Where Can I Find Info to Compare Colleges?

Figuring out where you want to go to college takes a lot of research. Before you can start comparing undergrad schools, you need to dig out some details about different colleges. Here are some resources to help you gather information for the next step in your education:

  • College Web sites: On a college Web site, you can view the campus, look at dorm rooms, examine the curriculum of academic programs, look at scholarships, costs, and financial aid information, and see what clubs and activities are offered. You can also check into core requirements or general education requirements you have to take once you enroll in college. A great search tool to use on a college's Web site is its "Common Data Set," which gives you access to a wide range of information, including what factors they use in admissions, what majors students apply to, how many students are offered waitlist positions, and much other useful data. To obtain the information contained in this important tool, search for "Common Data Set" in the college's search field. A more streamlined place to access important admissions information is the "Freshman Profile" or "Entering Class Profile." Here you find the average GPA for accepted students, the middle 50 percent of SAT/ACT scores, the number of students who were admitted, and other useful information.
  • Campus visits: Taking a tour of campus is one of the best ways to determine which college is right for you. If at all possible, visit campuses before you apply.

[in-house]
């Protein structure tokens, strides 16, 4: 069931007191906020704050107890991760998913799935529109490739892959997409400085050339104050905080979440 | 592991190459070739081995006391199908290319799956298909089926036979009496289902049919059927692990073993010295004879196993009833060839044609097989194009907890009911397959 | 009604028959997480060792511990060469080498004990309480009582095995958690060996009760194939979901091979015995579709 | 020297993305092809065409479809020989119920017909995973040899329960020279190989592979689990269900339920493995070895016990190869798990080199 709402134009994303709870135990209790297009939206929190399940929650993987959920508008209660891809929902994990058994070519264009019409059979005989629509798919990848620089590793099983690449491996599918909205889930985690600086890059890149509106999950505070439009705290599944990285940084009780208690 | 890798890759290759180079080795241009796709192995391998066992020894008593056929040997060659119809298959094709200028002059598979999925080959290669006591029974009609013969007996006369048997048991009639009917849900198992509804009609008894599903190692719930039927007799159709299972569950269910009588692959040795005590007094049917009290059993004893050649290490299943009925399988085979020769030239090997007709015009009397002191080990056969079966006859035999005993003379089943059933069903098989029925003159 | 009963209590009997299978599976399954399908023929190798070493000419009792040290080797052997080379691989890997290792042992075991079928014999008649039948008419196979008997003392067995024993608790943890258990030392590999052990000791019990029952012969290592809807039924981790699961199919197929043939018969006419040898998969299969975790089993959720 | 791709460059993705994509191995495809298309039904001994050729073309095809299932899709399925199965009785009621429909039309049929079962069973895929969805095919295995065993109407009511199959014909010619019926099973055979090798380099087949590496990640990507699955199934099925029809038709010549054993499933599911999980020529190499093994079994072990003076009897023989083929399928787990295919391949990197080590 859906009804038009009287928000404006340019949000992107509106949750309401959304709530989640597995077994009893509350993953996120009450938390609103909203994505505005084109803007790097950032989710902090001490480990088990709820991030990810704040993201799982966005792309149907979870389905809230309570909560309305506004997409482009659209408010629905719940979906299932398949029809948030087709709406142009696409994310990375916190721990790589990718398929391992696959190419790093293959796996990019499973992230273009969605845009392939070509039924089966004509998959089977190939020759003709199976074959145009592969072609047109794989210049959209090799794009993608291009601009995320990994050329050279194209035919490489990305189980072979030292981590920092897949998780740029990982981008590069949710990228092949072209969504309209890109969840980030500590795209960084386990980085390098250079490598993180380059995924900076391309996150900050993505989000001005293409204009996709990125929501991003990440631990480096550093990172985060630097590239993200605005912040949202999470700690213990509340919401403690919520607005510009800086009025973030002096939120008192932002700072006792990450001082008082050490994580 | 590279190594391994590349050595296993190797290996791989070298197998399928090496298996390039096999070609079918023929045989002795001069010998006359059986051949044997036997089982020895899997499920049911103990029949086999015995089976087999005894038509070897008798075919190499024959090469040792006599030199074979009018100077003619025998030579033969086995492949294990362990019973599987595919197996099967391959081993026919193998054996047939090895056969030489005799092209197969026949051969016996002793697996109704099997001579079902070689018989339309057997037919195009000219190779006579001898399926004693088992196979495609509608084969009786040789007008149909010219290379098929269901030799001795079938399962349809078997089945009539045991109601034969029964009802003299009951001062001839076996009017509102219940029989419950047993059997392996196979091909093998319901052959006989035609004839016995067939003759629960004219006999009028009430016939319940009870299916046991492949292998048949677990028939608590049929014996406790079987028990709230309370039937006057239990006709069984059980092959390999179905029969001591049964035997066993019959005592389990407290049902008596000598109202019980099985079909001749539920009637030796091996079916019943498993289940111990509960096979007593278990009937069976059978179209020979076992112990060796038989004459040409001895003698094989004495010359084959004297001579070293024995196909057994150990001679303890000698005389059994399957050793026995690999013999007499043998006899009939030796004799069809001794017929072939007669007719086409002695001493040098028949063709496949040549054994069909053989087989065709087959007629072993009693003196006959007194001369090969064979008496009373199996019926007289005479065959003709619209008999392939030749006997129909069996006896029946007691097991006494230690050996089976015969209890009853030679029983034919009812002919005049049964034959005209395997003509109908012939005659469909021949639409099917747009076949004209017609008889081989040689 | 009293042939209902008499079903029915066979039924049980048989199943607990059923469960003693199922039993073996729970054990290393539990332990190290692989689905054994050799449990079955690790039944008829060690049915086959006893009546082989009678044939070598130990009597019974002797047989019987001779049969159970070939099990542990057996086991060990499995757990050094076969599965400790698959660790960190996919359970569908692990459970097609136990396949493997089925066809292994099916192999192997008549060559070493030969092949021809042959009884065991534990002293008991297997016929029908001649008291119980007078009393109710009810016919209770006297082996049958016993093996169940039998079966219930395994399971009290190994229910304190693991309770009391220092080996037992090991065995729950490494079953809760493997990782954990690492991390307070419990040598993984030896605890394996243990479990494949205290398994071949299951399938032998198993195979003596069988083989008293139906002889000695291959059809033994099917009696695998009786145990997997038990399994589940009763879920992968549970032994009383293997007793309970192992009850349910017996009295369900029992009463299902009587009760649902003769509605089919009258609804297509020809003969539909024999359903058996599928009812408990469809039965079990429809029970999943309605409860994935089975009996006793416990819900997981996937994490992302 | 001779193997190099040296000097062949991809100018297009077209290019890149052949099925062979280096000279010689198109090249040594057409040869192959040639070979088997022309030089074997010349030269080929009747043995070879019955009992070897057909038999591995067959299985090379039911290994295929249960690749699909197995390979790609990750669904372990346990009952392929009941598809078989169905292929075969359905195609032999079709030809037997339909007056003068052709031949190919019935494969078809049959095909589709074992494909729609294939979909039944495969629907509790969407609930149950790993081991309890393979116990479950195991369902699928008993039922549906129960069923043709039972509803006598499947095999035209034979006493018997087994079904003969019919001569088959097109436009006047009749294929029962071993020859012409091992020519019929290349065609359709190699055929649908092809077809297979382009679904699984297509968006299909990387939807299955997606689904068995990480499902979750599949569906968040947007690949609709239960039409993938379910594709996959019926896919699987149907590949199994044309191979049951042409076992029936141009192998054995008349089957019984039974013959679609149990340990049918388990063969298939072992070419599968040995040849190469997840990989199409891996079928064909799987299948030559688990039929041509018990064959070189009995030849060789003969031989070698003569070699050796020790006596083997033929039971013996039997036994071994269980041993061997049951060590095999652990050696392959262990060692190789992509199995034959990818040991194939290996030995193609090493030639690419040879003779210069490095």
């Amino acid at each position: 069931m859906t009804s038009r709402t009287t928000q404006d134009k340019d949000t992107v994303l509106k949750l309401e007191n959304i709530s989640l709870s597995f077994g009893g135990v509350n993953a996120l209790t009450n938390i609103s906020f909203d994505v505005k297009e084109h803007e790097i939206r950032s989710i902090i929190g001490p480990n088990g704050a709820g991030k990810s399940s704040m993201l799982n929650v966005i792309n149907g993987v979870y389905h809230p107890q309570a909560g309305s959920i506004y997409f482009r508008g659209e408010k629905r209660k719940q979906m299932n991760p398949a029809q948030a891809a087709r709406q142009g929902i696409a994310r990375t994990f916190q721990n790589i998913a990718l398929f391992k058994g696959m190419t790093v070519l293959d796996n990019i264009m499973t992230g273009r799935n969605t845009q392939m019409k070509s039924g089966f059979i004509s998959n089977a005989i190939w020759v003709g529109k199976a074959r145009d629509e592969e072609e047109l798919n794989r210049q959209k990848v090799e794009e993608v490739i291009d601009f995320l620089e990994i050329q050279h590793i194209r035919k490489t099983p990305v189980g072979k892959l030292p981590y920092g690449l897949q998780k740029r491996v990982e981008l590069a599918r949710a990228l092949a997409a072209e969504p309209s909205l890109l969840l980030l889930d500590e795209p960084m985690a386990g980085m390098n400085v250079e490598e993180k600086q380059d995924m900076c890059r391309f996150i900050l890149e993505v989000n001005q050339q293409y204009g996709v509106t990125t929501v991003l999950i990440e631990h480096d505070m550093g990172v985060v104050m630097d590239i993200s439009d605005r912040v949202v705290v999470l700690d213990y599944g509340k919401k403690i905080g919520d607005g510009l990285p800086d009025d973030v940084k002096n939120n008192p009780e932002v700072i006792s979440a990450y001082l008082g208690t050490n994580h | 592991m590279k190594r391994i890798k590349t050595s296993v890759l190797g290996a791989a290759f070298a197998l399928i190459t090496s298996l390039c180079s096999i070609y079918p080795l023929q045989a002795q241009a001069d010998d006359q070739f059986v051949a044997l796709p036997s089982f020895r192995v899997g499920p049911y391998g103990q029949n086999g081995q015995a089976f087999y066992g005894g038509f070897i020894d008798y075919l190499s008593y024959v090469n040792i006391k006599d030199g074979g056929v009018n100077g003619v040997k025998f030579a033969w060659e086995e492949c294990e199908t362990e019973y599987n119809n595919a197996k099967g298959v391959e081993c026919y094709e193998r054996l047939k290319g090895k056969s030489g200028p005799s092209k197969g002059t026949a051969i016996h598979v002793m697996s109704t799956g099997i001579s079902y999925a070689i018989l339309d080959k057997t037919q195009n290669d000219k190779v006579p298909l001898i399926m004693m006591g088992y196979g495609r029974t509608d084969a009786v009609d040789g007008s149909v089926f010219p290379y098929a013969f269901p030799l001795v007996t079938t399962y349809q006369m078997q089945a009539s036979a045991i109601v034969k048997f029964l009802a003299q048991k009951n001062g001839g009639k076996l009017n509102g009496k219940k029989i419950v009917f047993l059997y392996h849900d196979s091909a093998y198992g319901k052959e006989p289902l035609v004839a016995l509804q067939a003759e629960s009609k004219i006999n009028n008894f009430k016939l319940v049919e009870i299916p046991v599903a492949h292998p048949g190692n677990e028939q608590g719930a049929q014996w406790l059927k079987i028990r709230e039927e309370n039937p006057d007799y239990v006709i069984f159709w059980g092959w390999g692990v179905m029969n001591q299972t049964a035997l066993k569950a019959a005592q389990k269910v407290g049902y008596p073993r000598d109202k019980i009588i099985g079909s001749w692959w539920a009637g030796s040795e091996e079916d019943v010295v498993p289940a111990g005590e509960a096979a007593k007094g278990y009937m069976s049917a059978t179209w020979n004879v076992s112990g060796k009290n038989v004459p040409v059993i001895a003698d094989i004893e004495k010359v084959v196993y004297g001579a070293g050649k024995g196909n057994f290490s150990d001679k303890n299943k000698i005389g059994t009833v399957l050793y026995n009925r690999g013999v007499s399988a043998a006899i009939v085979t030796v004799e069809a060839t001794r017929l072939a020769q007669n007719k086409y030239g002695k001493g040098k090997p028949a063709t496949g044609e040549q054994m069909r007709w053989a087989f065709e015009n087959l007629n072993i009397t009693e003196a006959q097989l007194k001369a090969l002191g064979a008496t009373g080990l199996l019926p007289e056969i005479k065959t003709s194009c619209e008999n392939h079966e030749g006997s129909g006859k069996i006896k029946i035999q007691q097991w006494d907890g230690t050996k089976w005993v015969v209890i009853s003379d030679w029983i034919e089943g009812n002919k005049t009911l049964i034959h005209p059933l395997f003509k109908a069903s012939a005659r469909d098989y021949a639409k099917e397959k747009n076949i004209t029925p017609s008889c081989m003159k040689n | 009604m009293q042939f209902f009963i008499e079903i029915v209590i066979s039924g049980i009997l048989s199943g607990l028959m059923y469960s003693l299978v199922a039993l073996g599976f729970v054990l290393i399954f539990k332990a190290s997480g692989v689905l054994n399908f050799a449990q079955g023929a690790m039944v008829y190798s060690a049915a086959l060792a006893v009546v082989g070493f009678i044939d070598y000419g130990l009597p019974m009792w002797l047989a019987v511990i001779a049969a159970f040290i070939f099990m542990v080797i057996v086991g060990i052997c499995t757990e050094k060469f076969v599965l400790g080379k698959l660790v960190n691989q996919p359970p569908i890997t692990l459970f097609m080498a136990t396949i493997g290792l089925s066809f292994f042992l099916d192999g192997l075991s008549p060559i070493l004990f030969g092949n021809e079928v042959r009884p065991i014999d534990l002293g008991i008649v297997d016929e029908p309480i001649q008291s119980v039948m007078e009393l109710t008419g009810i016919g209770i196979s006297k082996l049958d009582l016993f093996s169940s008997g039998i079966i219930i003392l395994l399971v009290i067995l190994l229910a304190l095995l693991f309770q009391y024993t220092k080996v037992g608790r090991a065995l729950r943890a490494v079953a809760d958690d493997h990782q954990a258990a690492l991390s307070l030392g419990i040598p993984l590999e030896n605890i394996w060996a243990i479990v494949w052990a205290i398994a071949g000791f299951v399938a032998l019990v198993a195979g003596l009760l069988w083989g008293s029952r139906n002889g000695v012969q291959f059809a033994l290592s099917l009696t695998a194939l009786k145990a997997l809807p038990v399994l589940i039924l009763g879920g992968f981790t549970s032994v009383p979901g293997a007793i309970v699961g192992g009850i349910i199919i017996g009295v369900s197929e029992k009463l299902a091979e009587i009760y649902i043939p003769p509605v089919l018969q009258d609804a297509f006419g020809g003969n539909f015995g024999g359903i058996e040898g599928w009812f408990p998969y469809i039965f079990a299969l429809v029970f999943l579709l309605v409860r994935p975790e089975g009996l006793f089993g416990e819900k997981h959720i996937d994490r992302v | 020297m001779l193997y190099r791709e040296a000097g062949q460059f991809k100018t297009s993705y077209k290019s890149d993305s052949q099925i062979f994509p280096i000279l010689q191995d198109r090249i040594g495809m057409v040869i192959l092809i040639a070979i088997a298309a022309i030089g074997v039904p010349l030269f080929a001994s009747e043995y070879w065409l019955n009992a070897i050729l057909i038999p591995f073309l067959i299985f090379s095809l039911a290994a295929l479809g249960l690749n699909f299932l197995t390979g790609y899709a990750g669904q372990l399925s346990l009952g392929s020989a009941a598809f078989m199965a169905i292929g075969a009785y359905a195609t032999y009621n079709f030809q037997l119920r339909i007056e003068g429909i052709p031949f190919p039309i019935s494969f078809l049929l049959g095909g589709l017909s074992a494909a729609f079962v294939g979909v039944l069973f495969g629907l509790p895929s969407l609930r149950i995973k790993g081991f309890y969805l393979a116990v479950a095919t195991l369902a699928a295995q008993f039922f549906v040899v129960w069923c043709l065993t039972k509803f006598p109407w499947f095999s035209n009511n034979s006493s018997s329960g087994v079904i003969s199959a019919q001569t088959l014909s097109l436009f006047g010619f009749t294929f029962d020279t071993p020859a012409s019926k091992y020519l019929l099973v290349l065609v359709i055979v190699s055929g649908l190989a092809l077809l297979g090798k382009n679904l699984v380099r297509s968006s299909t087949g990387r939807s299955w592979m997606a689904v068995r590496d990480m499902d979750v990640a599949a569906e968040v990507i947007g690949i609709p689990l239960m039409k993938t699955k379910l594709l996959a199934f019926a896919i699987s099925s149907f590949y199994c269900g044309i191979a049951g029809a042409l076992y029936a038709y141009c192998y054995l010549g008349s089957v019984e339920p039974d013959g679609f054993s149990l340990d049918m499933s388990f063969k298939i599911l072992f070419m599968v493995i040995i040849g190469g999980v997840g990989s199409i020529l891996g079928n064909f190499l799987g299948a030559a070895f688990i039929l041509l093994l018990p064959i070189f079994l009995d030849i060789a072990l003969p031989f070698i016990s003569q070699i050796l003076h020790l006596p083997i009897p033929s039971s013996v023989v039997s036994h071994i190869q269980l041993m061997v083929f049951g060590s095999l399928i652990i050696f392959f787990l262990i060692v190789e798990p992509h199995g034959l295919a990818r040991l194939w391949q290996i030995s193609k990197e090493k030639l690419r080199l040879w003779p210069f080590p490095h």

• College fairs: College fairs are a fun and easy way to explore many different colleges at one time. You can talk to college representatives, put your name on a mailing list, and obtain phone numbers and e-mails from college representatives to ask further questions. Bring preprinted mailing labels with your name, address, and e-mail address, so you don't have to fill out individual requests for more information.
  • College guides: Some guides are written by the College Board, Princeton Review, Peterson's, Kaplan, and other companies, and some are distributed by independent counselors and professional writers. The information in these books is based on input from surveys of college admissions directors or college students, or from objective or subjective research.
  • College rankings: College rankings can be helpful, but they can also be misleading. Parents are generally impressed and rely heavily on these rankings, whereas guidance counselors are usually not so impressed because some of the indicators used to determine the rankings can be manipulated. Many colleges like to see their ranking position move up each year, so they spend a lot of time and money to ensure that their college is highly ranked. Other colleges have decided not to participate in the survey which is used to determine the rankings, because some of the indicators used to compose the rankings are based on how much money alumni give, SAT/ACT scores, and other factors which can be manipulated.
  • College mailings: If you answered "yes" on the PSAT, SAT, or ACT registration forms or answer sheets to receive mailings, prepare for a downpour of college literature. If you haven't yet filled out the registration forms or boxes, and don't want to be inundated with mail, simply check "no."